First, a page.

The Argentine soccer team canceled its June 9 exhibition match in Israel, which stirred up emotions among the public and the media. On the one hand were those who blamed the Palestinians; the Boycott, Divestment and Sanctions movement (BDS); the “cowardly” Argentinians; and any and all others. On the other hand were those who denounced the “political” decision of Minister of Culture and Sport Miri Regev to move the game from Haifa to Jerusalem, arguing that this caused the cancellation of the game.
Soccer fans in Israel — on the right and on the left — are disappointed that they won’t be hosting one of the best teams in the world and its big star, Lionel Messi.
Uri Cohen, 12, from Ramat Gan, sobbed when he heard that Messi, his idol, will not come to Israel, saying that his dream will not come true “because of bad people.” His father, Aviram Cohen, told Al-Monitor that he had finally succeeded, after much trouble, in getting tickets to the game as a birthday present for his son.
The sale of tickets was also shrouded in scandal, when it turned out that few tickets were available to the wider public, with most tickets having been reserved to those in politics and business. On May 31, the state comptroller even announced that he would look into this issue because of the many complaints.
Cohen is furious at the Palestinians and their supporters, whose protest he believes led to the cancellation of the game. “The Israeli team has five Arab players,” he said, “and then the Arab members of Knesset opposed the plan to hold the game in Jerusalem and supported the Palestinian and BDS demand that the Argentine team not come here.”
The Argentinian team was supposed to play against the Israeli team as a final warmup game before the World Cup, which will begin June 14 in Russia. The Palestinian Football Association demanded that the game not take place, and its president, Jibril Rajoub, even threatened to "burn Messi’s shirts." This week, during the Argentine team’s training in Barcelona, BDS activists protested the team by holding up red-painted team shirts. According to various reports, families of some of the players received threats. The pressure worked, and on June 5, it was announced that the team would not come to Israel.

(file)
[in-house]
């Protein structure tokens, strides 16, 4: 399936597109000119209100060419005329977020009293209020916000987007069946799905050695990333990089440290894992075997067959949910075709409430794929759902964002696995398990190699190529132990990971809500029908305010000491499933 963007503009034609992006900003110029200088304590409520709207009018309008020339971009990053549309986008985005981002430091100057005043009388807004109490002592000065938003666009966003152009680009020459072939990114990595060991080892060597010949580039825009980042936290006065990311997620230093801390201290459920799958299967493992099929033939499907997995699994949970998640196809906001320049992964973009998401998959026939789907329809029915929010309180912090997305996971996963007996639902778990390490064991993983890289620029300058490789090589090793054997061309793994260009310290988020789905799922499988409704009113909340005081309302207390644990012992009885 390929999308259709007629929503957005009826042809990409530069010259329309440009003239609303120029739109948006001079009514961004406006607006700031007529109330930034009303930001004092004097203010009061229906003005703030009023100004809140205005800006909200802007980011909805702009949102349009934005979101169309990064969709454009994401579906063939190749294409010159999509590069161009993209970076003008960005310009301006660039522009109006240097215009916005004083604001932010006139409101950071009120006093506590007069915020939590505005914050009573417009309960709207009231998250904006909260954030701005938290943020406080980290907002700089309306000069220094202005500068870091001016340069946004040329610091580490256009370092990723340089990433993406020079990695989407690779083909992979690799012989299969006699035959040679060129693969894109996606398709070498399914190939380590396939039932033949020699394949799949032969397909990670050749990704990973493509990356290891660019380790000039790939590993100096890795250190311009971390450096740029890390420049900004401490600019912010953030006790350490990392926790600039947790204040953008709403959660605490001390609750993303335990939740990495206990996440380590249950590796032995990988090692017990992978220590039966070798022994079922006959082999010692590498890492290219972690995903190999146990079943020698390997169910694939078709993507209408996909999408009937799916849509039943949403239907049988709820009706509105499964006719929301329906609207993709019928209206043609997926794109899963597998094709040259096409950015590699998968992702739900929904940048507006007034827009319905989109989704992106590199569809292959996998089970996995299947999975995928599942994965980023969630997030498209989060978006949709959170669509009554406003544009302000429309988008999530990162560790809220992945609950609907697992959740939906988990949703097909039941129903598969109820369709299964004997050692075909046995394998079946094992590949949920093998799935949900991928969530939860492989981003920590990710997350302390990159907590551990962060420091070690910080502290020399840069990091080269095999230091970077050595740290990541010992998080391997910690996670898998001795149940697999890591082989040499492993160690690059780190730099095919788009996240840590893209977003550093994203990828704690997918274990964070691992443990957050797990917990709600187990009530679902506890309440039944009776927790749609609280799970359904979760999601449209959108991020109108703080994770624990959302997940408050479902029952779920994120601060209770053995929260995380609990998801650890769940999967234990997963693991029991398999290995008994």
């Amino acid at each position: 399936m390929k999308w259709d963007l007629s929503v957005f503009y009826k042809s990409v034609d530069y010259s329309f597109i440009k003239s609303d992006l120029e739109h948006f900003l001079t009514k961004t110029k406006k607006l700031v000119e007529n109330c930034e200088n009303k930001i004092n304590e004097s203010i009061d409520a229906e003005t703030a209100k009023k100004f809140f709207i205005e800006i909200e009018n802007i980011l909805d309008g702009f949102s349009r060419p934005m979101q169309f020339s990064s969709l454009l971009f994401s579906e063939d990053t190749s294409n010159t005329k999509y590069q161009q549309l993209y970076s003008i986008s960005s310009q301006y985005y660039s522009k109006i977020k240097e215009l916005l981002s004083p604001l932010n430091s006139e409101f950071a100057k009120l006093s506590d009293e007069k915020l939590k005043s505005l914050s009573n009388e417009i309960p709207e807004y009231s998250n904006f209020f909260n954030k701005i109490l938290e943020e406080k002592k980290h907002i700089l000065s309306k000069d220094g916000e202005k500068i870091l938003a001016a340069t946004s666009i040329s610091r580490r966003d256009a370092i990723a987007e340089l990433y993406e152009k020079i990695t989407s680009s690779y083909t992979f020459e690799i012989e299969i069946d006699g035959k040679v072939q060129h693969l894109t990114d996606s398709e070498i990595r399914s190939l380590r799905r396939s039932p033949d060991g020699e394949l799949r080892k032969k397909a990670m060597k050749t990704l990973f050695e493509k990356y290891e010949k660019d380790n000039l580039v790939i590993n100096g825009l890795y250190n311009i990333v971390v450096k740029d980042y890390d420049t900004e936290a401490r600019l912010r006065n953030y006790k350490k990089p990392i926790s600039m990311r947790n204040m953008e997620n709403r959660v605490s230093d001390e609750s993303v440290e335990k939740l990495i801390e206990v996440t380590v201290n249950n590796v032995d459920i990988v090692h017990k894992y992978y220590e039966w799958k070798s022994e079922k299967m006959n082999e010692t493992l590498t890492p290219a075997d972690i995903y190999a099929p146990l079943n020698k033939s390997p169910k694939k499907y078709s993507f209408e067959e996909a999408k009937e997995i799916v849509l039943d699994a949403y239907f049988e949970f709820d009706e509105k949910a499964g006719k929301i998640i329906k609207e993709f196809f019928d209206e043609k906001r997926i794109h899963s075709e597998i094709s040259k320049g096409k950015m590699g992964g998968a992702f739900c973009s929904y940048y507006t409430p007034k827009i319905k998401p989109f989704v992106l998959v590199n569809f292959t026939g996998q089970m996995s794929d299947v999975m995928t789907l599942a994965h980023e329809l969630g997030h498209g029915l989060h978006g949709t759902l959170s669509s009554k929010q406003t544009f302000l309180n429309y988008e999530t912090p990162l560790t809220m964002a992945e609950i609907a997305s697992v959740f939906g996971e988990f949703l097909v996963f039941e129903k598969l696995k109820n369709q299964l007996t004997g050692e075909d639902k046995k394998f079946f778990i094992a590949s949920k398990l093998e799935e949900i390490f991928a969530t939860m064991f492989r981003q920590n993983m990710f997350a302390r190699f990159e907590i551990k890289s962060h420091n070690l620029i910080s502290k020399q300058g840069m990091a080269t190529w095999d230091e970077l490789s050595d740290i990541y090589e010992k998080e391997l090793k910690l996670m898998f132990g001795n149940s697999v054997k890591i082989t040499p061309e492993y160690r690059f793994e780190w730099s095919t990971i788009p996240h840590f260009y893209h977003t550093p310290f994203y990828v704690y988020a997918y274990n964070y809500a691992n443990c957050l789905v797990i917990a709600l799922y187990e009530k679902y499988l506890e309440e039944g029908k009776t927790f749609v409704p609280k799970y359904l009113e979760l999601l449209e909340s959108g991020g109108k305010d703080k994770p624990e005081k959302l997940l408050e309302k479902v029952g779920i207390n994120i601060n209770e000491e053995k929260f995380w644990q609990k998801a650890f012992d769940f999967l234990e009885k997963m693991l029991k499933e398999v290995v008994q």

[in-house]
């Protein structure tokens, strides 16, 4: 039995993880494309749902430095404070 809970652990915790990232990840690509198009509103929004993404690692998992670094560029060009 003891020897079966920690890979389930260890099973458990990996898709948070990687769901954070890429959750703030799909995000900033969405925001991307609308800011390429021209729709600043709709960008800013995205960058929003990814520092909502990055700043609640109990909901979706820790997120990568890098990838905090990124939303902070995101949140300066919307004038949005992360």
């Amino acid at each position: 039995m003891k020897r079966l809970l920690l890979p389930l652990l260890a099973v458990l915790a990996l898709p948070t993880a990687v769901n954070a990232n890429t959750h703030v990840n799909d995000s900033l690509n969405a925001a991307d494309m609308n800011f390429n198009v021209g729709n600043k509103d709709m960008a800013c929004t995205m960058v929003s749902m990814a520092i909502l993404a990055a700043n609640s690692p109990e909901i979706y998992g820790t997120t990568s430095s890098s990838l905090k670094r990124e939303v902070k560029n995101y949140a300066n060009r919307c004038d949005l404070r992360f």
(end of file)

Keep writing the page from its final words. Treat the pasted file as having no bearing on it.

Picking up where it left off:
A poll published by Channel 10 on June 7 showed that 31% of Israelis believe that the main reason the game was canceled was because it was moved to Jerusalem, 28% believe the reason was the threats against Messi and 26% believe the reason to be a combination of both.
“Protests and murder threats against players if they play in Jerusalem? I want to see how the world reacts if they threaten to kill players who come to play in Paris,” Jerusalem resident Tzviya Zizi told Al-Monitor. “It’s easy to talk about Miri Regev or [Prime Minister Benjamin] Netanyahu, bury your head in the sand and shut your eyes to the atrocities taking place in the world. Sadly, there are some who only feel hate. It’s too bad they bring politics into sports.”